Like all women on the cusp of middle age, I will assume she too has gotten her fair share of suggestions, tips, tricks, ideas and junk mail advertising on how to try to stop the clock, at least in terms of physical appearance. Numerous flyers promoting beauty treatments, magic fountain-of-youth serums, liposuction and plastic surgery have probably found their way into her snail and electronic mailboxes. For some people apparently, only drugs and a little “snip snip” here and there can soothe that sudden, tragic, sinking feeling of officially “getting old”.

Yesterday, another (under-40) girlfriend said to me, “You know, I need just a little teeny touch of Botox just… here,” pointing to a spot above the bridge of her nose. Unless I developed a sudden and catastrophic case of glaucoma, the spot she pointed to was pretty much invisible. There was nothing there, not even the first meager sign of a wrinkle-in-waiting.

So I was somewhat insecure the next time I looked in the mirror myself. Do I maybe need a little teeny touch of Botox too? Or perhaps a whole gallon?

Of course I don’t, don’t be silly. And I firmly believe that a woman who can’t stand the sight of her natural 40-year-old face urgently needs some kind of professional psychological help.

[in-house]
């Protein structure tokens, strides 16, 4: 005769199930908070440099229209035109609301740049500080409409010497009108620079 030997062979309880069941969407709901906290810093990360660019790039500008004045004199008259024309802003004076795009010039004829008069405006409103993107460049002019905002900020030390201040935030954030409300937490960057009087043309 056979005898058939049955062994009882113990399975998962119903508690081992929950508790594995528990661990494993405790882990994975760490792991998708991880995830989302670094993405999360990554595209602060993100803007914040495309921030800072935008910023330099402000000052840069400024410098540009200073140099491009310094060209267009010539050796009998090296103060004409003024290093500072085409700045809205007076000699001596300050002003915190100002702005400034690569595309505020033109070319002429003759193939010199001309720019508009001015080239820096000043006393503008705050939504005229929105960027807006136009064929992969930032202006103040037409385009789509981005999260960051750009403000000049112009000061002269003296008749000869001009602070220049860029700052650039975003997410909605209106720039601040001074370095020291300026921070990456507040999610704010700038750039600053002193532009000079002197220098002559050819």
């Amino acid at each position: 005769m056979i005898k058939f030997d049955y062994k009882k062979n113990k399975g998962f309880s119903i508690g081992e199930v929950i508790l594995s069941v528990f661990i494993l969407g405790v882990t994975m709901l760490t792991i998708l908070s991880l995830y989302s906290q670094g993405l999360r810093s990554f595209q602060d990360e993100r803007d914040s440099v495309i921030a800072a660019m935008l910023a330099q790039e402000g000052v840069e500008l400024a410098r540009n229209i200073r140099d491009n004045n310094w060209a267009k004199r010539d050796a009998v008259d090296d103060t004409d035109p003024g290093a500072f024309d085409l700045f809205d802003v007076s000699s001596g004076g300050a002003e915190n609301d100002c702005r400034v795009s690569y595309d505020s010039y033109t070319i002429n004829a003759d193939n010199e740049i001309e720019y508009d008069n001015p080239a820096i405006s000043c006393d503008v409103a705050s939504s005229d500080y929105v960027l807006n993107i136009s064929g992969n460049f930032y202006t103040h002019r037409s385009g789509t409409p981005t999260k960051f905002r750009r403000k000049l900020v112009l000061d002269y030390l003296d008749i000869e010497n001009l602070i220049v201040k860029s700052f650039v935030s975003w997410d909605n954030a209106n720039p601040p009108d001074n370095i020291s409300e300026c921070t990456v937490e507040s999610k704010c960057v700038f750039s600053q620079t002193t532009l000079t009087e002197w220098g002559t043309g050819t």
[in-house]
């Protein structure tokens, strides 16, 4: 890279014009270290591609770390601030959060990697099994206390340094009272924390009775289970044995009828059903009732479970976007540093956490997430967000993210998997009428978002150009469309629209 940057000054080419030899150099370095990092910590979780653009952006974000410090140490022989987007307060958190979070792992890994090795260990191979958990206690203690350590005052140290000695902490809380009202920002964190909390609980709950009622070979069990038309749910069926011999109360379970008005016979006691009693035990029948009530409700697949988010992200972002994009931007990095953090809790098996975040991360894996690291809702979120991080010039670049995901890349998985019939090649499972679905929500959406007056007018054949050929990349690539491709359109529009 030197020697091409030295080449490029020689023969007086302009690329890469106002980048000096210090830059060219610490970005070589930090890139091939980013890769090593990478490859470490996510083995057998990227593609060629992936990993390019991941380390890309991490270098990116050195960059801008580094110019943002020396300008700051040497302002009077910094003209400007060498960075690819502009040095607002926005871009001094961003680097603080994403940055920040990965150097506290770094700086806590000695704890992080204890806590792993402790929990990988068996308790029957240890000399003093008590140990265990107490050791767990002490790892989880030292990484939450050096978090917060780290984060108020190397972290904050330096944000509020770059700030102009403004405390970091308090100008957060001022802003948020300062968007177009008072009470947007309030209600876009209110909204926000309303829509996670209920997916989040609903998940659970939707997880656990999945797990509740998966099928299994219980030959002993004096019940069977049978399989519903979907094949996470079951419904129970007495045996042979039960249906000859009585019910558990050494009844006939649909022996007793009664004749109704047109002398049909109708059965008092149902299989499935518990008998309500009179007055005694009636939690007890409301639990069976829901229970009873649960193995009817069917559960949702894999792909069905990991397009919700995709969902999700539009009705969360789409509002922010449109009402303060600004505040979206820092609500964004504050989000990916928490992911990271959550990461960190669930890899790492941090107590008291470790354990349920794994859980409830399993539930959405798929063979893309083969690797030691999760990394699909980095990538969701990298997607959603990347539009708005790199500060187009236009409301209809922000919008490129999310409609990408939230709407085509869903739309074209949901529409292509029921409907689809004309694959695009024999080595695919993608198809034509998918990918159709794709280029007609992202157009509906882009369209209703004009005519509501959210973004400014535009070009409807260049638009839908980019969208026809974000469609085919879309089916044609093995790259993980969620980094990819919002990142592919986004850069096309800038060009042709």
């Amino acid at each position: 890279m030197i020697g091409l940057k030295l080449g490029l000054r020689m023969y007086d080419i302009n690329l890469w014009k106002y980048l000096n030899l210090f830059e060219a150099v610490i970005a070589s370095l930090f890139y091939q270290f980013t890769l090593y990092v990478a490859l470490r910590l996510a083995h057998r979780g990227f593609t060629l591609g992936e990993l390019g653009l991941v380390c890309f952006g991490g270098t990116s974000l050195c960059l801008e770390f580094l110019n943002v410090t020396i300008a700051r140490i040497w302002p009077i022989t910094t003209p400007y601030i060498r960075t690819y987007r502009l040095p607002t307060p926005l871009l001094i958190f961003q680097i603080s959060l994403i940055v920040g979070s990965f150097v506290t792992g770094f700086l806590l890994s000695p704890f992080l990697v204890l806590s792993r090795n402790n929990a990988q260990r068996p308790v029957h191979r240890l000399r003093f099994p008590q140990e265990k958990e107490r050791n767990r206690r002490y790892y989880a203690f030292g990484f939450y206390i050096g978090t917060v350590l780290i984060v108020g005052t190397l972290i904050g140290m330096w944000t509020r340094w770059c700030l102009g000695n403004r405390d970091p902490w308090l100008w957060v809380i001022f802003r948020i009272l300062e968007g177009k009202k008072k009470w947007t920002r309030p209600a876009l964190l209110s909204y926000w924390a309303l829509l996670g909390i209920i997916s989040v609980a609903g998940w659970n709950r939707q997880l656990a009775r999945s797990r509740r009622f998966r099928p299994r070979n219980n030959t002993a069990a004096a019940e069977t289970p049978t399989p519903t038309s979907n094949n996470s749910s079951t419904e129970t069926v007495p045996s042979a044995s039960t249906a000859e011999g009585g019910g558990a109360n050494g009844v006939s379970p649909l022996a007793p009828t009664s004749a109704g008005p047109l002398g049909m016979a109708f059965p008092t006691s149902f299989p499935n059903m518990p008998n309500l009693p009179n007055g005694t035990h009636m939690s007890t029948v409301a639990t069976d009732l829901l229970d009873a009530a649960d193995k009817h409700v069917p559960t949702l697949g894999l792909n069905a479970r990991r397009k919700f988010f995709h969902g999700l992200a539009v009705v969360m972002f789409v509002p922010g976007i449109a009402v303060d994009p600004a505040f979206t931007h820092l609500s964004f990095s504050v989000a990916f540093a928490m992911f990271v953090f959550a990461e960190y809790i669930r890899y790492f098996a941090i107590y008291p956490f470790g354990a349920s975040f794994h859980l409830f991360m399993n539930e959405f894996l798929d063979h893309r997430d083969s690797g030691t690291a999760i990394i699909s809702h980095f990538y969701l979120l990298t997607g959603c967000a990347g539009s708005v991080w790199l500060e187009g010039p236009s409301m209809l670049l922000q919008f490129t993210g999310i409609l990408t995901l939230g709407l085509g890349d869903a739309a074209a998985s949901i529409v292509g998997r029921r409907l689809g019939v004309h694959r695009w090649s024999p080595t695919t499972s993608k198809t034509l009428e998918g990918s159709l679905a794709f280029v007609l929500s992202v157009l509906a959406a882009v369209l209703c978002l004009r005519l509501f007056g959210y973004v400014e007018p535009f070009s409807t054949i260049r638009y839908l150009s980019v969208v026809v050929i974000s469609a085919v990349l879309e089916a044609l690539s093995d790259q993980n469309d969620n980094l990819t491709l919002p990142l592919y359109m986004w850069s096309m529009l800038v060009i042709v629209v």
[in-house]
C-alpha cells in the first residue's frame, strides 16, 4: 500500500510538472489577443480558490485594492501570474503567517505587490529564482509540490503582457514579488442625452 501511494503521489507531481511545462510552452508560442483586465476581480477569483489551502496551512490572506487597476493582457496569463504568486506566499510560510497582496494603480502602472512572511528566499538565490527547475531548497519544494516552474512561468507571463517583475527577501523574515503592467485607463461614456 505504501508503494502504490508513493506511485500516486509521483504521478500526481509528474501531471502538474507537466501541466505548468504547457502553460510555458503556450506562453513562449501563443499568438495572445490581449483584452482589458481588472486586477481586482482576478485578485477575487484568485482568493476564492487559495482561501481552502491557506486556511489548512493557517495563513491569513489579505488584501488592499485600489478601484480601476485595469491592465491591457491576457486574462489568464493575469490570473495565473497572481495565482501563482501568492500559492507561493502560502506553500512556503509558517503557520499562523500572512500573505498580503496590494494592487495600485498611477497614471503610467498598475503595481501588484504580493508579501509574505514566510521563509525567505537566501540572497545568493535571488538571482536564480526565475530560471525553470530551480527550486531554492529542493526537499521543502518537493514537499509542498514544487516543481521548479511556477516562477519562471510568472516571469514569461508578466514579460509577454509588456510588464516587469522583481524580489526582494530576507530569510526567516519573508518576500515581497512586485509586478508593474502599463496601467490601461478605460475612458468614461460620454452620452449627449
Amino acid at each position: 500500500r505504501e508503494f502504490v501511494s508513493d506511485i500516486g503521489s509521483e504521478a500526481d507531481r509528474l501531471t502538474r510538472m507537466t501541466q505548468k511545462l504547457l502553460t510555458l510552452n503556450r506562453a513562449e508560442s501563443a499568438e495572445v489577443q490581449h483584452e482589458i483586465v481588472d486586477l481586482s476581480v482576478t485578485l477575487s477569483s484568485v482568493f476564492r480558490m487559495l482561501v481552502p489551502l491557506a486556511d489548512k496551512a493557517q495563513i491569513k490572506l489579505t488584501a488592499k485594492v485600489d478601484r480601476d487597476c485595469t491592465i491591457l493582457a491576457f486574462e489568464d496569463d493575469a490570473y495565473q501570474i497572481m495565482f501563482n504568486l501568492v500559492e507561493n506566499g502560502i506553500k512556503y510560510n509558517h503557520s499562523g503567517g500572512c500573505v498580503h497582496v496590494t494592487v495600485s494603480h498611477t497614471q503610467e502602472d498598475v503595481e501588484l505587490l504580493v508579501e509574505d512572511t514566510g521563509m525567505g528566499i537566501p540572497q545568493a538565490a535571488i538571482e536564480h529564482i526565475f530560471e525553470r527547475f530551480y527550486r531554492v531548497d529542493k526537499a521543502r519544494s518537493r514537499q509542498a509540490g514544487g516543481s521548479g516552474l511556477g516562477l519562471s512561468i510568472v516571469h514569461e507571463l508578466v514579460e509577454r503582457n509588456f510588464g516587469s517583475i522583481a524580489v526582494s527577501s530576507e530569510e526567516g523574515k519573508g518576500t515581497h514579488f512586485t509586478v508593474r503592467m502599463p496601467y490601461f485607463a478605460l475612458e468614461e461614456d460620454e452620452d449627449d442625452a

My 40th birthday last year came and went – it was a wonderfully warm Spring day – and I eased into my exciting new decade with grace and cool and panache. Someone once told me that turning 40 is like turning 20, except you can afford to wear nicer clothes and drink more expensive wine. I am not the partying type, but I did take the opportunity to dress up (high heels and all) and R. helped me throw a damn good one with a few close friends. We feasted on sushi and antipasti platters in celebration. One doesn’t turn 40 every day, after all.

So, dear IronicMom, Wordbitch, teacher, wife, daughter, sister, mommy, auntie and Best Woman, on the morning you turn 40, simply remember this: You are the same person, a day older, a day wiser and a day longer my friend. And please ditch that mail like you ditched that boyfriend. You look fabulous. Happy birthday, Leanne.